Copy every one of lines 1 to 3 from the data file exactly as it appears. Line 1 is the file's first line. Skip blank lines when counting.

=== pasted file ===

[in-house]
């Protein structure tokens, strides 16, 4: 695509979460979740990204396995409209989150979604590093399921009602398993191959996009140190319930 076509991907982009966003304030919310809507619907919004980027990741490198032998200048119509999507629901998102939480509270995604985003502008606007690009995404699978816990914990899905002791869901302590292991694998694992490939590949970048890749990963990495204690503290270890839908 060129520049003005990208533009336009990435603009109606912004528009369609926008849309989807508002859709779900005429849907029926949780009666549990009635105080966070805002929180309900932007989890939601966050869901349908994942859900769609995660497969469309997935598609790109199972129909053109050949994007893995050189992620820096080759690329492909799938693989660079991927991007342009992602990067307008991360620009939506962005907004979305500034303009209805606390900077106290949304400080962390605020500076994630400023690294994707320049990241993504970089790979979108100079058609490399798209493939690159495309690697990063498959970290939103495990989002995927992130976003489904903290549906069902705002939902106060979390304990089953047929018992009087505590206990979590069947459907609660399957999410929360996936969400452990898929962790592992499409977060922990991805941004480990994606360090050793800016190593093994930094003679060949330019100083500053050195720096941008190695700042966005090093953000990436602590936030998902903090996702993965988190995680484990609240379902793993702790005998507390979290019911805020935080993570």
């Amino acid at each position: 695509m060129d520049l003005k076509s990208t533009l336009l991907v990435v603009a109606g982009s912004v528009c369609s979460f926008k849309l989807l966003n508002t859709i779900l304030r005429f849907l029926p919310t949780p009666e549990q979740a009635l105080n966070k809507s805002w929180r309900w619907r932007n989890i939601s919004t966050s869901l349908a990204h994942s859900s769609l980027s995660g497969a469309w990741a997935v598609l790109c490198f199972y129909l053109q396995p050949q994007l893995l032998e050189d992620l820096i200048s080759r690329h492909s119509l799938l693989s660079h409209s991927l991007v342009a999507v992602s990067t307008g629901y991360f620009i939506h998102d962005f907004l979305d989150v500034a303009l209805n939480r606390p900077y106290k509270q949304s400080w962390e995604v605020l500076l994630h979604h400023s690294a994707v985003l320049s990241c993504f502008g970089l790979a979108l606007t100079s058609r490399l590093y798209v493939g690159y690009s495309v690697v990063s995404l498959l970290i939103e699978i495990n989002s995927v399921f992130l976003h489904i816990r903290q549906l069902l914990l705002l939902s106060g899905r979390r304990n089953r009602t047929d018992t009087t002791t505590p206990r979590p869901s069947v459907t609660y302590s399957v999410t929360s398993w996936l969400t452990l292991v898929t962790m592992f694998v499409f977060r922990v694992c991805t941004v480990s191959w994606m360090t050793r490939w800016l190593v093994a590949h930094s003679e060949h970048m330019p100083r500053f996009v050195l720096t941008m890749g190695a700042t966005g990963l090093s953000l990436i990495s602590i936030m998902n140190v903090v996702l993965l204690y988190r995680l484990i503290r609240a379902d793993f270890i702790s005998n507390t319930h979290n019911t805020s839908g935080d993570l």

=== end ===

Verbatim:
[in-house]
């Protein structure tokens, strides 16, 4: 695509979460979740990204396995409209989150979604590093399921009602398993191959996009140190319930 076509991907982009966003304030919310809507619907919004980027990741490198032998200048119509999507629901998102939480509270995604985003502008606007690009995404699978816990914990899905002791869901302590292991694998694992490939590949970048890749990963990495204690503290270890839908 060129520049003005990208533009336009990435603009109606912004528009369609926008849309989807508002859709779900005429849907029926949780009666549990009635105080966070805002929180309900932007989890939601966050869901349908994942859900769609995660497969469309997935598609790109199972129909053109050949994007893995050189992620820096080759690329492909799938693989660079991927991007342009992602990067307008991360620009939506962005907004979305500034303009209805606390900077106290949304400080962390605020500076994630400023690294994707320049990241993504970089790979979108100079058609490399798209493939690159495309690697990063498959970290939103495990989002995927992130976003489904903290549906069902705002939902106060979390304990089953047929018992009087505590206990979590069947459907609660399957999410929360996936969400452990898929962790592992499409977060922990991805941004480990994606360090050793800016190593093994930094003679060949330019100083500053050195720096941008190695700042966005090093953000990436602590936030998902903090996702993965988190995680484990609240379902793993702790005998507390979290019911805020935080993570």
């Amino acid at each position: 695509m060129d520049l003005k076509s990208t533009l336009l991907v990435v603009a109606g982009s912004v528009c369609s979460f926008k849309l989807l966003n508002t859709i779900l304030r005429f849907l029926p919310t949780p009666e549990q979740a009635l105080n966070k809507s805002w929180r309900w619907r932007n989890i939601s919004t966050s869901l349908a990204h994942s859900s769609l980027s995660g497969a469309w990741a997935v598609l790109c490198f199972y129909l053109q396995p050949q994007l893995l032998e050189d992620l820096i200048s080759r690329h492909s119509l799938l693989s660079h409209s991927l991007v342009a999507v992602s990067t307008g629901y991360f620009i939506h998102d962005f907004l979305d989150v500034a303009l209805n939480r606390p900077y106290k509270q949304s400080w962390e995604v605020l500076l994630h979604h400023s690294a994707v985003l320049s990241c993504f502008g970089l790979a979108l606007t100079s058609r490399l590093y798209v493939g690159y690009s495309v690697v990063s995404l498959l970290i939103e699978i495990n989002s995927v399921f992130l976003h489904i816990r903290q549906l069902l914990l705002l939902s106060g899905r979390r304990n089953r009602t047929d018992t009087t002791t505590p206990r979590p869901s069947v459907t609660y302590s399957v999410t929360s398993w996936l969400t452990l292991v898929t962790m592992f694998v499409f977060r922990v694992c991805t941004v480990s191959w994606m360090t050793r490939w800016l190593v093994a590949h930094s003679e060949h970048m330019p100083r500053f996009v050195l720096t941008m890749g190695a700042t966005g990963l090093s953000l990436i990495s602590i936030m998902n140190v903090v996702l993965l204690y988190r995680l484990i503290r609240a379902d793993f270890i702790s005998n507390t319930h979290n019911t805020s839908g935080d993570l």